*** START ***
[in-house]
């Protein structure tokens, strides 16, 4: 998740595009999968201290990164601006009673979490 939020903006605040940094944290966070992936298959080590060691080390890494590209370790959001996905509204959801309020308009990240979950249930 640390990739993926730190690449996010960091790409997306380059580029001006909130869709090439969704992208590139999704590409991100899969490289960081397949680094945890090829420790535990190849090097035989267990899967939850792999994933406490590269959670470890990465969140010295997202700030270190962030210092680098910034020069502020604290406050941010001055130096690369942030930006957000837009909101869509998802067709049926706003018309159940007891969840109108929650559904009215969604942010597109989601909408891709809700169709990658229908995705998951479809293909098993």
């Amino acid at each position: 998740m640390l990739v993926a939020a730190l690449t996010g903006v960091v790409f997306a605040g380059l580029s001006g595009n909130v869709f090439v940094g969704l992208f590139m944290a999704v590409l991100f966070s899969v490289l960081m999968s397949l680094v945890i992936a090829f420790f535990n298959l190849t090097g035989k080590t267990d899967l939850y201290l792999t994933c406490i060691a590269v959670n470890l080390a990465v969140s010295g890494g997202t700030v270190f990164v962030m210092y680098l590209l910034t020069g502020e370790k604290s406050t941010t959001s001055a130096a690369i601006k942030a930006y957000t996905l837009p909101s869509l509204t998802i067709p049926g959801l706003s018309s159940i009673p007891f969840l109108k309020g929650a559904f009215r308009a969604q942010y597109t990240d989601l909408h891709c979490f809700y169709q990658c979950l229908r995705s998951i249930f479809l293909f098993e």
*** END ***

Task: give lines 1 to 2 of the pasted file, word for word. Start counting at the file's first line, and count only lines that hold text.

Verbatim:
[in-house]
């Protein structure tokens, strides 16, 4: 998740595009999968201290990164601006009673979490 939020903006605040940094944290966070992936298959080590060691080390890494590209370790959001996905509204959801309020308009990240979950249930 640390990739993926730190690449996010960091790409997306380059580029001006909130869709090439969704992208590139999704590409991100899969490289960081397949680094945890090829420790535990190849090097035989267990899967939850792999994933406490590269959670470890990465969140010295997202700030270190962030210092680098910034020069502020604290406050941010001055130096690369942030930006957000837009909101869509998802067709049926706003018309159940007891969840109108929650559904009215969604942010597109989601909408891709809700169709990658229908995705998951479809293909098993």